We need your help! Credentialing Resource Center wants to know how the financial field is for MSPs in 2013. Please take a moment to complete our brief salary survey. The results of this survey will appear in a future issue of our newsletter Credentialing Resource Center Journal.
For taking part in this survey, we will enter your name into a drawing to win a copy of our latest credentialing book, written by Sally Pelletier, CPMSM, CPCS, Carol Cairns, CPMSM, CPCS, Anne Roberts, CPMSM, CPCS, and Frances Ponsioen, CPMSM, CPCS. Note that your name will not be connected with the information you provide in the survey.
Please enter the following URL into the address bar of your browser to connect to our survey:
I appreciate your time, and look forward to gaining insight into the current state of the medical staff services profession.
Editor, Credentialing Resource Center Blog
The Joint Commission has released a list of the most challenging requirements for 2012, which identifies the top five Joint Commission requirements that were identified as “not compliant” for each type of accredited organization and certified program.
For hospitals, the top requirement identified as not compliant in 2012 was RC.01.01.01, “The hospital maintains complete and accurate medical records for each individual patient.” The non-compliance rate for this requirement was 60%. Other areas of difficulty include maintaining integrity of the means of egress, reducing the risk of infections, and fire safety.
Ambulatory care entities had difficulty complying with the requirement that the organization grants initial, renewed, or revised clinical privileges to individuals to practice independently as permitted by law and by the organization, with 52% of ambulatory care facilities not compliant. Safely storing medications, reducing the risk of infections, and managing risks related to hazardous materials and waste all posed problems in the ambulatory care realm.
How does your organization stack up? How will this information help you moving forward? Leave a comment and let us know!
The April issue of Credentialing Resource Center Journal is now available and can be accessed by Credentialing Resource Center (CRC) members online at CredentialingResourceCenter.com. In this issue, learn about credentialing and privileging during a disaster:
Reacting quickly and effectively is a major part of successfully navigating the chaos that follows a disaster, according to David Bernard, MD, senior vice president and chief medical officer for Beth Israel Medical Center in New York City. During Hurricane Sandy, Bernard’s hospital took on evacuated patients and physicians from NYU Langone Medical Center and began processing applications for privileges as quickly as possible.
The team at Beth Israel developed a safe yet fast-tracked credentialing process to grant temporary privileges to incoming physicians; temporary privileges were then valid for 120 days.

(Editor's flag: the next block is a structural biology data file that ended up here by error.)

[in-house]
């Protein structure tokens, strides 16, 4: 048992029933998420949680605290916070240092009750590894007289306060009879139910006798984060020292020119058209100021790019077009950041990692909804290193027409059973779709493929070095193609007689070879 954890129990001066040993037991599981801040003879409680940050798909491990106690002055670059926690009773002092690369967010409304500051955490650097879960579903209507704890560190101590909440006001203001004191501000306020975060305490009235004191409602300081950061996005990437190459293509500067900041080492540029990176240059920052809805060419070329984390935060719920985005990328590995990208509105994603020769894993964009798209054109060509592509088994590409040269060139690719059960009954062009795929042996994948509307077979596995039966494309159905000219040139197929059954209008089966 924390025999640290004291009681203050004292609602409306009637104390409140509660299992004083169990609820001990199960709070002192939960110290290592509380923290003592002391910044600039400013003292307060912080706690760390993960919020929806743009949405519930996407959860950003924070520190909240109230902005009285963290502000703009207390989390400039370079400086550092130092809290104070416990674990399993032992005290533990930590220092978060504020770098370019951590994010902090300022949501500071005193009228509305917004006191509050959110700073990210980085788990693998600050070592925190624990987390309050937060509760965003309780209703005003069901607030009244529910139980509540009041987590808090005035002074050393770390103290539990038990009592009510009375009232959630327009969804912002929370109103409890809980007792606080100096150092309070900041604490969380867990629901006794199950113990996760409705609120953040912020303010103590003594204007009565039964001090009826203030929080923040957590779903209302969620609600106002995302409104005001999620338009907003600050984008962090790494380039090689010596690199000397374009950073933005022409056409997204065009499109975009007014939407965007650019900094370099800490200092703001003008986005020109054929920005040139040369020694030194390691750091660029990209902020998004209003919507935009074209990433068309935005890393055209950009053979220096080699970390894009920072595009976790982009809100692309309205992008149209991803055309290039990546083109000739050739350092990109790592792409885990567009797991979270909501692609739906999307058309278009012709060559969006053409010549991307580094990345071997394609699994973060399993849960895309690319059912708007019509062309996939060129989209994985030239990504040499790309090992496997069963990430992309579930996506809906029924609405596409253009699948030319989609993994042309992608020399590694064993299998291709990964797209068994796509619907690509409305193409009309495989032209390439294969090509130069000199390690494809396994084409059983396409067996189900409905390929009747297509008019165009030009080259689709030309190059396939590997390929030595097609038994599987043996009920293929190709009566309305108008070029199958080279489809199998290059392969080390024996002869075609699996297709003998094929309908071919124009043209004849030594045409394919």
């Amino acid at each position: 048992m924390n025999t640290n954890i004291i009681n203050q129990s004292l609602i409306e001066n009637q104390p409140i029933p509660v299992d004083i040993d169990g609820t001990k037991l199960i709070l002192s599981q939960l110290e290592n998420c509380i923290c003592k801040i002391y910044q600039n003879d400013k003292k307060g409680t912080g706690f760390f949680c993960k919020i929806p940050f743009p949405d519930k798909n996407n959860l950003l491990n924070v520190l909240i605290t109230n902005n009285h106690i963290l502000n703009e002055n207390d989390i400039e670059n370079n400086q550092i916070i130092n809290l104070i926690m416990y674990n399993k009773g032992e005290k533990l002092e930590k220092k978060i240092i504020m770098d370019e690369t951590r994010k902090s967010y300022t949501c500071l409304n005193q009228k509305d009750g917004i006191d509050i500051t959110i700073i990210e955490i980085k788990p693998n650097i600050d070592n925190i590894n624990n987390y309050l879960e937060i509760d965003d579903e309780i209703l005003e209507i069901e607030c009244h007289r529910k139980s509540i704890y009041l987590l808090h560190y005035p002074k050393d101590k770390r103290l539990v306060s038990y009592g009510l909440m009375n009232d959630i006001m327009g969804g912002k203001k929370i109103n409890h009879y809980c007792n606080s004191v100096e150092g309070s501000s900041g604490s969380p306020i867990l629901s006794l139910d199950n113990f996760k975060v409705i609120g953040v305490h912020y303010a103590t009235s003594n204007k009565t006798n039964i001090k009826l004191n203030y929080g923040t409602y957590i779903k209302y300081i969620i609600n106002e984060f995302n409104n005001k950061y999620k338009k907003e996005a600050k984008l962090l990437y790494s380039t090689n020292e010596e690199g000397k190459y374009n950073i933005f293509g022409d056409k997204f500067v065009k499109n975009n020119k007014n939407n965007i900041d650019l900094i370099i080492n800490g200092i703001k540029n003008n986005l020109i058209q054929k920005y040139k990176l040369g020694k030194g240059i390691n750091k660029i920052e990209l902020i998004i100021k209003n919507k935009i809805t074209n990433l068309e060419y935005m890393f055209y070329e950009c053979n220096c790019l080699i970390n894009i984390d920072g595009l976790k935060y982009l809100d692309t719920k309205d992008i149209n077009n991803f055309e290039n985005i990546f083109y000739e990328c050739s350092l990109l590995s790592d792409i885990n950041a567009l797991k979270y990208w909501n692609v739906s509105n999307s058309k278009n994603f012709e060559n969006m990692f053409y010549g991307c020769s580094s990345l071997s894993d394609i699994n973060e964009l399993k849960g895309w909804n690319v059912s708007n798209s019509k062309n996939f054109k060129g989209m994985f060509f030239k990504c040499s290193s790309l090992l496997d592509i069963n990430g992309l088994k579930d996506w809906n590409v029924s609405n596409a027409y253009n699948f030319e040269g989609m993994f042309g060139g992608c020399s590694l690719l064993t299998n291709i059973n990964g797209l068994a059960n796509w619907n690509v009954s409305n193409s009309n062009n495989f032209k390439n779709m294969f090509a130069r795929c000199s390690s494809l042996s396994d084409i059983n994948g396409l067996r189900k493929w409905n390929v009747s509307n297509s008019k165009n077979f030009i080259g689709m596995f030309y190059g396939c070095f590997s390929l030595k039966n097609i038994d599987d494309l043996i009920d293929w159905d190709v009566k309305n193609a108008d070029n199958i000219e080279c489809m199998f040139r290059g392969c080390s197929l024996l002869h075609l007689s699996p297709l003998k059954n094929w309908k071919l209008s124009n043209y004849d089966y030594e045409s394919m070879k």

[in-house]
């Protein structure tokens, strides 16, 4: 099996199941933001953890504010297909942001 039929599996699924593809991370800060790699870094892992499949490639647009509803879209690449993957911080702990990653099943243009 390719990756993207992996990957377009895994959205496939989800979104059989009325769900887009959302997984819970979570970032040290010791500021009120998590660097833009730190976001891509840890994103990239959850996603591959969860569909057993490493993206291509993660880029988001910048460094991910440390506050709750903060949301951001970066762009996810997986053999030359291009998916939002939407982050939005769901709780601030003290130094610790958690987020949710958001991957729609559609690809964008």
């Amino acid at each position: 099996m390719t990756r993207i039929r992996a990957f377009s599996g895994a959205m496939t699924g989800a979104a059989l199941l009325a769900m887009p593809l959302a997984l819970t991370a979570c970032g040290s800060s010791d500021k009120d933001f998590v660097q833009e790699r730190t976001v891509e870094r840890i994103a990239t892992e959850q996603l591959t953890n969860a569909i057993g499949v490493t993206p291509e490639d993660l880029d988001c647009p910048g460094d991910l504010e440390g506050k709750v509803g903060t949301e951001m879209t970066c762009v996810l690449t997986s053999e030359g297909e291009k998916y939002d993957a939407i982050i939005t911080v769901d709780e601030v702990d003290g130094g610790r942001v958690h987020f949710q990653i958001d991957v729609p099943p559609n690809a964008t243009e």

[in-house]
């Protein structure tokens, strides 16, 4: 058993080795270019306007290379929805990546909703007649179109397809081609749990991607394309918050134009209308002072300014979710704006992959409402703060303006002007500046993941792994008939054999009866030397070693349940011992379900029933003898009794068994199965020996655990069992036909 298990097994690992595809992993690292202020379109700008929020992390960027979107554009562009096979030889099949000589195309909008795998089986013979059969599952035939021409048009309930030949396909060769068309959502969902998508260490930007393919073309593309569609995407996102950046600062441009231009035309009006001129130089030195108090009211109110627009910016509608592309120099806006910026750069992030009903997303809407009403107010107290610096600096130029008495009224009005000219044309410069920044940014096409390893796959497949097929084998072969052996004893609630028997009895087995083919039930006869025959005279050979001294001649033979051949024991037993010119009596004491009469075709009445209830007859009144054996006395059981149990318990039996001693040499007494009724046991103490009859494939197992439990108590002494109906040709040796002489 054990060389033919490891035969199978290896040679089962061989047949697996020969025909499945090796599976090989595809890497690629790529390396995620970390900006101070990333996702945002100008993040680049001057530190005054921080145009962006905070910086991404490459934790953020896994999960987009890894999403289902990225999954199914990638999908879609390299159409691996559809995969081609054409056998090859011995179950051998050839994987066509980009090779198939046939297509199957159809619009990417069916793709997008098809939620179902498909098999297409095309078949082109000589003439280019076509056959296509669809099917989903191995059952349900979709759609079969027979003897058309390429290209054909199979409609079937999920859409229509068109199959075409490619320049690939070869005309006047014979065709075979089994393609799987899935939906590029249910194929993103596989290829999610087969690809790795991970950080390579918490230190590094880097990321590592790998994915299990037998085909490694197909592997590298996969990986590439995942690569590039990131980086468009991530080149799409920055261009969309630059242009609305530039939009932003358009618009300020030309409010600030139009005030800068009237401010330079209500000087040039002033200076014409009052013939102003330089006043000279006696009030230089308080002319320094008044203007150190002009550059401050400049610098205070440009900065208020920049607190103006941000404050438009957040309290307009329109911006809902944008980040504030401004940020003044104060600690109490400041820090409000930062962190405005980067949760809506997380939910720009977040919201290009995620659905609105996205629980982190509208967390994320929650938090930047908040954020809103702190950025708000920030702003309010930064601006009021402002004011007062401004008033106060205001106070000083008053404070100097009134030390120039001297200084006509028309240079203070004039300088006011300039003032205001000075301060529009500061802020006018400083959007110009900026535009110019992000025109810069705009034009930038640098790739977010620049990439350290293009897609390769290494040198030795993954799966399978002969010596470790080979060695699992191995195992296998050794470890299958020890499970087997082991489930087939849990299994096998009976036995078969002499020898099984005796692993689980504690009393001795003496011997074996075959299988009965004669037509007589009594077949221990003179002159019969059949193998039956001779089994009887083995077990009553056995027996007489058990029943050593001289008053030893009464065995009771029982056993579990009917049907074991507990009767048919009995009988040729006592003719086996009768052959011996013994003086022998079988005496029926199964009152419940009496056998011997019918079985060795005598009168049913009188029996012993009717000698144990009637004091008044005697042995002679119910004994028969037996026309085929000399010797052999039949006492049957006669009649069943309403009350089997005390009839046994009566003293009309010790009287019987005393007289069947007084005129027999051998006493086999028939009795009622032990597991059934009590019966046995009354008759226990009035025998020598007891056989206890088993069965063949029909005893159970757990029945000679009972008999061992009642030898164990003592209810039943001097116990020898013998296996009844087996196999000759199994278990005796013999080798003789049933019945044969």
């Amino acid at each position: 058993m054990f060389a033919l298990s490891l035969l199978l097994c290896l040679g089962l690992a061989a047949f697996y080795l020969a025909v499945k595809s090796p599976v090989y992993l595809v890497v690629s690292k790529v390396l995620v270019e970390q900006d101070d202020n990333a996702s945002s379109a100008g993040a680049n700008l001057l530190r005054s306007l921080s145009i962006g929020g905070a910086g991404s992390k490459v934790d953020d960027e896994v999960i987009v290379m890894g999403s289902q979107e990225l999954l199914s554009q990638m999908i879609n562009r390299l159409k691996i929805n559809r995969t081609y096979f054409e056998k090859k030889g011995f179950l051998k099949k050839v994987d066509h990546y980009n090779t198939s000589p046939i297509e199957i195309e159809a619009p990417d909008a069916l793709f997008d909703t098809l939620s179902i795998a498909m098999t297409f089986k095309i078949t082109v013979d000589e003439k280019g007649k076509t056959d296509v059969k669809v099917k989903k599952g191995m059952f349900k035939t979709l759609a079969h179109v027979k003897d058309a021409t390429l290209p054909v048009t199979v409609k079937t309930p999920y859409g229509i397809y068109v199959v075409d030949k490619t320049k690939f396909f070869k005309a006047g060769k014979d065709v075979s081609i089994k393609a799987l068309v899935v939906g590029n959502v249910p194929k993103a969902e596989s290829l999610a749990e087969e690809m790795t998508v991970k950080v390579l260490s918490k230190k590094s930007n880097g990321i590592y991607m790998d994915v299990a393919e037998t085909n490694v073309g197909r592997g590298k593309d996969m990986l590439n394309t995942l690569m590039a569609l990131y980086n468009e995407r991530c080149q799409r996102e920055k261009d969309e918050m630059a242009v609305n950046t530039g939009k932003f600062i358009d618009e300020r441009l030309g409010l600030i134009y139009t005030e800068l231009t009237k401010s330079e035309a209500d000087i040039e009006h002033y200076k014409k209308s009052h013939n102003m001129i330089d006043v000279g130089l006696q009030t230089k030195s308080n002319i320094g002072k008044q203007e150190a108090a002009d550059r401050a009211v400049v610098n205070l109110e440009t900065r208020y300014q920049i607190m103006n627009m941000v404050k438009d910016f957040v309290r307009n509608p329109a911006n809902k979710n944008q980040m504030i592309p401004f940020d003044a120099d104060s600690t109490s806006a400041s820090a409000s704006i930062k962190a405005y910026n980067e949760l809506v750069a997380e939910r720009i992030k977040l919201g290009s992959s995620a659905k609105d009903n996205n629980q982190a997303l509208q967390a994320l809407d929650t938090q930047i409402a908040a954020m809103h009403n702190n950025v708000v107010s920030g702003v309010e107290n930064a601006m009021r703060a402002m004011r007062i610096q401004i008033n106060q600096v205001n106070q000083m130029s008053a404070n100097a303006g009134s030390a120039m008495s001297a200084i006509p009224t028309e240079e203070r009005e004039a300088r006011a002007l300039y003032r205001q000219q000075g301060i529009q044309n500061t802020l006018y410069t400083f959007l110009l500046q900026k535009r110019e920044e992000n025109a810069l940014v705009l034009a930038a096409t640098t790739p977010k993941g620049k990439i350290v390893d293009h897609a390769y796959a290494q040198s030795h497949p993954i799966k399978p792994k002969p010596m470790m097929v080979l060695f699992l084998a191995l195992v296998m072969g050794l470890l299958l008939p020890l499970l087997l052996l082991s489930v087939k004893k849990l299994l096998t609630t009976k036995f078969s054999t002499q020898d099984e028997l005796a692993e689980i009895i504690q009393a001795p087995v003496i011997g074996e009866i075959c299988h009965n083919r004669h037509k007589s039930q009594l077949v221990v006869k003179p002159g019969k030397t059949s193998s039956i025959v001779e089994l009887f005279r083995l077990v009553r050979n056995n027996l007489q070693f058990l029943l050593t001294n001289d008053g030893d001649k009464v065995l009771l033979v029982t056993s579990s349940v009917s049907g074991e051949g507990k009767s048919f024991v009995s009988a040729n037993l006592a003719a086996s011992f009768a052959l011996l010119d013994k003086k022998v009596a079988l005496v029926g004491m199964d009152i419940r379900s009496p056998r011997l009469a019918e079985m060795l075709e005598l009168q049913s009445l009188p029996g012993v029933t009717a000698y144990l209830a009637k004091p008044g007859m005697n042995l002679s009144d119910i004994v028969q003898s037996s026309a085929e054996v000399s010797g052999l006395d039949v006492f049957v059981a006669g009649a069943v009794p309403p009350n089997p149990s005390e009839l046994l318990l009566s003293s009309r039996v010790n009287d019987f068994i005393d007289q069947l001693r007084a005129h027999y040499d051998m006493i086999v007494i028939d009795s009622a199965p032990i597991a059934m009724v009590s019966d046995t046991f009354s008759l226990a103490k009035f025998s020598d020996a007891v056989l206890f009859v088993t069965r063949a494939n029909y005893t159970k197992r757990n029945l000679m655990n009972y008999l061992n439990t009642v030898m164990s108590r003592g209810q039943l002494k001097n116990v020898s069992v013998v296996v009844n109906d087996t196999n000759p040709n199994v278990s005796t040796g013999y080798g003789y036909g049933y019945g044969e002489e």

“We used the temporary privilege category and relied a lot on NYU’s profiles in their credentialing system to avoid having to do the whole process from scratch, which takes weeks or months,” says Bernard.
HCPro invites you to join us for two free, live product demonstrations in March. The first, on Tuesday, March 19 at 12:00 p.m. (Eastern) will demonstrate the Physician Profile Reporter, a tool that enables you to generate reliable performance reports that can easily be distributed to medical staff members. The Physician Profile Reporter will help you compile data from multiple sources, measure various dimensions of physician performance using numerous indicators, and set targets for performance that recognize physician excellence as well as opportunities for improvement. The tool can help create a medical staff culture that encourages physicians to accept performance data feedback and use it to improve performance.
The second webcast on Wednesday, March 20 at 12:00 p.m. (Eastern) will demonstrate the Peer Review Case Tracking Database. This database will provide searchable access to case review and rule indicator forms and simplify case tracking and data storage. Designed to save you time and effort, the Peer Review Case Tracking Database automatically generates reports to demonstrate productivity and case outcomes, and provides data about cases screened, submitted, or pending review.
To learn more about the Physician Profile Reporter, please click here.
To learn more about the Peer Review Case Tracking Database, please click here.
Please join Dr. Robert J. Marder, an expert on all aspects of peer review, for Taking Peer Review from Punitive to Positive: Creating a Physician Performance Improvement Culture, a live webcast presentation on Tuesday, March 12, 2013 at 1:00 p.m. (Eastern). This program will define peer review culture and demonstrate the value of a performance improvement-focused culture. Dr. Marder will then advise on the steps you can take to change your physicians’ mindset on the peer review process and improve your organization’s peer review culture. A live Q&A will follow the presentation.